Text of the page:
Hiroumi Kevin Jimbo
Hello, I am an intern research assistant of the TANC Lab. I am a fourth year undergraduate at University of California Sana Barbara studying for a B.S. in biopsychology. Initially I entered UCSB as a psychology major, interested in learning about the vast and still mysterious human mind. At the end of my freshmen year I noticed that there was a limit on what I can learn about psychology itself without some scientific knowledge on the brain. Though the additional four years of science combined with being behind a year meant long nights studying, I changed my major to biopsychology. At the end my better understanding of the brain has led to better understanding of our perception of our world and the mind. It was worth the two years of heavy schoolwork.
I experienced firsthand research as a research assistant for two labs in UCSB. For my sophomore year I took part in the Attention Lab by Professor Barry Gieshbrecht. The research in the lab emphasizes the consequences, control, and classification of selective attention. In his lab, I experienced working with EEG, gaining proficiency with the equipment. In addition, the specific experiment I assisted was done using an fMRI with EEG giving me an extraordinary experience with very expensive, complicating, and exciting equipment.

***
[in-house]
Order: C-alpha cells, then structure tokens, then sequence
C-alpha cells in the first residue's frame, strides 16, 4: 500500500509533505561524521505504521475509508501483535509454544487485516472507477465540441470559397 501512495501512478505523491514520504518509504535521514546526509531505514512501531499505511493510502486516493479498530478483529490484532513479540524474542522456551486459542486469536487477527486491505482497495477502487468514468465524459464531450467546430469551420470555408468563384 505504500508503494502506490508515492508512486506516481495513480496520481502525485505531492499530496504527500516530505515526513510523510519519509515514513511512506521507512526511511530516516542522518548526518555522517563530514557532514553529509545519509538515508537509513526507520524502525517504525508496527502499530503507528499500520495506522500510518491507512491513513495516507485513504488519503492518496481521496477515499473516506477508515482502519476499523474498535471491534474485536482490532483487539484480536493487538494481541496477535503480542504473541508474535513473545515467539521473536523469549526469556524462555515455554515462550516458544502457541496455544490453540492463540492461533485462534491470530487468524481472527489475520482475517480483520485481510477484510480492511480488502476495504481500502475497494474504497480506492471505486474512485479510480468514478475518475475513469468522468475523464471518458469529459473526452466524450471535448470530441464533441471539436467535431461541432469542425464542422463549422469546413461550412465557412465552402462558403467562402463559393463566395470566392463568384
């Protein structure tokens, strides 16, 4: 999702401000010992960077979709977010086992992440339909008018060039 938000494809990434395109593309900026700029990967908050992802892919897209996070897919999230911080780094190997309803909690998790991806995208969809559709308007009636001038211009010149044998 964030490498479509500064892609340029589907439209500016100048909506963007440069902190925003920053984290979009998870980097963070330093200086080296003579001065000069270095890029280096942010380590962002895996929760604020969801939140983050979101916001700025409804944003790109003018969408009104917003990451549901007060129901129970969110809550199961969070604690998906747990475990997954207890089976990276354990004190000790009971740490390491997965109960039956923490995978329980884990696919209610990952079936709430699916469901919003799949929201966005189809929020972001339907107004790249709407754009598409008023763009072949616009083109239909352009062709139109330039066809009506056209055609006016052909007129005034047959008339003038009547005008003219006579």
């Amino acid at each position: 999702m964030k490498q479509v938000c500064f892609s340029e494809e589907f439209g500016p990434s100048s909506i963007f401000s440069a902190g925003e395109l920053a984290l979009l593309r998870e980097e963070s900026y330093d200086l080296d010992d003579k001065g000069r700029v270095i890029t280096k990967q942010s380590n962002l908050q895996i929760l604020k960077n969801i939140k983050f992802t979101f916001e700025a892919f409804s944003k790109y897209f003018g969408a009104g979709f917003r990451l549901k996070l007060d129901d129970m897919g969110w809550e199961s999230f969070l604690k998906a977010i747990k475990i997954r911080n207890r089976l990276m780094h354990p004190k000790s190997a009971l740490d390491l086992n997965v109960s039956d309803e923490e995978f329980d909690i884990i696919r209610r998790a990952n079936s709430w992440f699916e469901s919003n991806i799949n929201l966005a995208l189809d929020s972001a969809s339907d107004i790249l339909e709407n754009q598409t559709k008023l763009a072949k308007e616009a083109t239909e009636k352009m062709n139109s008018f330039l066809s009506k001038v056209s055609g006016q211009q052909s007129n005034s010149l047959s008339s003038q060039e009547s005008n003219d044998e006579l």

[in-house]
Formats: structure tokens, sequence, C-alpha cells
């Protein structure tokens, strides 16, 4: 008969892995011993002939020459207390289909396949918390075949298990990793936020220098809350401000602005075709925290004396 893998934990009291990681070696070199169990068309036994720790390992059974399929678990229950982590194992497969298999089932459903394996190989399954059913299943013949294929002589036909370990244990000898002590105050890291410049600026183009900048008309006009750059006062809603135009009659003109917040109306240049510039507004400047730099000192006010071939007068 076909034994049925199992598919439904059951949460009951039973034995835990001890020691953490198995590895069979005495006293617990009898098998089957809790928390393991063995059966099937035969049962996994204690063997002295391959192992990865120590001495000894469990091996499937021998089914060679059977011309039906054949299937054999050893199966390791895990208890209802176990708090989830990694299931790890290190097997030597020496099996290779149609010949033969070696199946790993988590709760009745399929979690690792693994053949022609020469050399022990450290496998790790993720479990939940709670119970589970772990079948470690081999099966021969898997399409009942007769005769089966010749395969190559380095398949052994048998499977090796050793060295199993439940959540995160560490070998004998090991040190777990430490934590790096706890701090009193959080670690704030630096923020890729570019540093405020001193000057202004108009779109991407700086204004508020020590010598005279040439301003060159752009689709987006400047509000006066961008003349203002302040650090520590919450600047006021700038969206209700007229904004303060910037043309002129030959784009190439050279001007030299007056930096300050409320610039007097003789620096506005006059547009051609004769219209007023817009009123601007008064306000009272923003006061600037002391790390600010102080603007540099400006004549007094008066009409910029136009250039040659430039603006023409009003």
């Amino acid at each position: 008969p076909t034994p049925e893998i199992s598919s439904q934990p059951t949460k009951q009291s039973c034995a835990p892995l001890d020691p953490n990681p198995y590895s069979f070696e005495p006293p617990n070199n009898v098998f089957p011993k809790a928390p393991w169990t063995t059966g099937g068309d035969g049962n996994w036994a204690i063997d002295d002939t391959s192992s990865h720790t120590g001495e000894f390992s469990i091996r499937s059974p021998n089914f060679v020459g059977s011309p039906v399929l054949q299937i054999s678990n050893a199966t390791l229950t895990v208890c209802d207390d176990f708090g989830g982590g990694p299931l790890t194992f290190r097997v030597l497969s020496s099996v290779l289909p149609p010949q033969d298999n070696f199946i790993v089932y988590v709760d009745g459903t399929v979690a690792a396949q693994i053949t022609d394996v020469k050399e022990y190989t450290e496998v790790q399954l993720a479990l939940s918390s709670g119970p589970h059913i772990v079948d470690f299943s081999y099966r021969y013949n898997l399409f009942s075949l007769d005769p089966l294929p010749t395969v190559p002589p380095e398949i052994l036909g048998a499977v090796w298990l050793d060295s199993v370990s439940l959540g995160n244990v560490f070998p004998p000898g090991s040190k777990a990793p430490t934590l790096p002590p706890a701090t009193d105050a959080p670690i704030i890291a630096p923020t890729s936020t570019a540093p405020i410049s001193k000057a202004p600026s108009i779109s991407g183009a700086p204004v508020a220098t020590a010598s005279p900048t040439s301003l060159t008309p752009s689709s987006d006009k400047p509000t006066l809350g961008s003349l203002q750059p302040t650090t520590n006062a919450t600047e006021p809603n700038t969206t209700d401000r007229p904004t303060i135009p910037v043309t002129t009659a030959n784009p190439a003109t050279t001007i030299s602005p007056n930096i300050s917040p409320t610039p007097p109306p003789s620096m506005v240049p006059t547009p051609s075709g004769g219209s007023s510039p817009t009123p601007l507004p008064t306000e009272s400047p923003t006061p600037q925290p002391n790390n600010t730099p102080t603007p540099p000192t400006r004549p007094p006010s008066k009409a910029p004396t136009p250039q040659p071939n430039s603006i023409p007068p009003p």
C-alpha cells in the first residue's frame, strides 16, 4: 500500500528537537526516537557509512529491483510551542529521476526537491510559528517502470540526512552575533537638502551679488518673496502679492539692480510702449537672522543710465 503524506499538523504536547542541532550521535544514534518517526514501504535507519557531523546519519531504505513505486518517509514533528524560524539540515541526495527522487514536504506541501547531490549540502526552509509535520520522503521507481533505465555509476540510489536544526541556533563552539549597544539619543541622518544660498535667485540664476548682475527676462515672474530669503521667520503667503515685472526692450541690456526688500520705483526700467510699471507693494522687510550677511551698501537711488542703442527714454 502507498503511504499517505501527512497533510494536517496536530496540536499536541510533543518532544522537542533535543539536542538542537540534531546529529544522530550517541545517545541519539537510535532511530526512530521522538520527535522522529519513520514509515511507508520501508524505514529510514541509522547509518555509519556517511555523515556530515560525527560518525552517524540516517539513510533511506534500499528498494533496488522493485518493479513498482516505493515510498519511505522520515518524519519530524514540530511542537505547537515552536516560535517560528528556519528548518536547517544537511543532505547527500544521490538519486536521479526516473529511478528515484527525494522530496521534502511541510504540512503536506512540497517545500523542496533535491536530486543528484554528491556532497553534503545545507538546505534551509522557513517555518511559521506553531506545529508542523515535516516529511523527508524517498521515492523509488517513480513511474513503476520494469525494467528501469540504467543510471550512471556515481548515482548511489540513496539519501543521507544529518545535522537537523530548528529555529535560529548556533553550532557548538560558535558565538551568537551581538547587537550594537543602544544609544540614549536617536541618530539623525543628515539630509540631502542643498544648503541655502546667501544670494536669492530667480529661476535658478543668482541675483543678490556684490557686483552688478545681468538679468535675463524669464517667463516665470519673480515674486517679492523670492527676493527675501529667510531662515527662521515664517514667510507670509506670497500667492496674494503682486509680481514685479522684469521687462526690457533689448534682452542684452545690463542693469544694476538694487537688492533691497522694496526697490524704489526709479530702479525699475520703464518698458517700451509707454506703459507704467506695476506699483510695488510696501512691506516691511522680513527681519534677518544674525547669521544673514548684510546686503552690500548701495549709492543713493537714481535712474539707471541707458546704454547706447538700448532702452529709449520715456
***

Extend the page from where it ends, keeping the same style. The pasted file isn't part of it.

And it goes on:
Right now, I am working as a research assistant in the VIU (Vision and Imaging Understanding) Lab by Professor Miguel P. Eckstein. As a research assistant I have taken part in experiments testing the ability to distinguish a stimulus at different eccentricity, size, and presence of color. I have participated in this lab since March of 2014 and have become acquainted with the usage of eye tracking equipment.
Other than my school work, I have been working hard trying to spread a further understanding of Japanese culture as the President of the Japanese Language Club. Even with the very small Japanese population at UCSB, I am pleased to see that there are people who are interested in Japan and Japanese exchange students willing to teach students about Japanese language and culture.
I am very enthusiastic in being part of a lab working with such an interesting but also contradictory topic. Most people seem to see precognition as a supernatural phenomenon that does not actually exist. I myself did not know about the scientific research done on precognition until seeing the TANC website, opening up a new field of research to me. Though it is not likely that we will find the ability to sense when the next natural disaster is going to happen or anything of that sort, I hope to see advancement in the scientific field of precognition.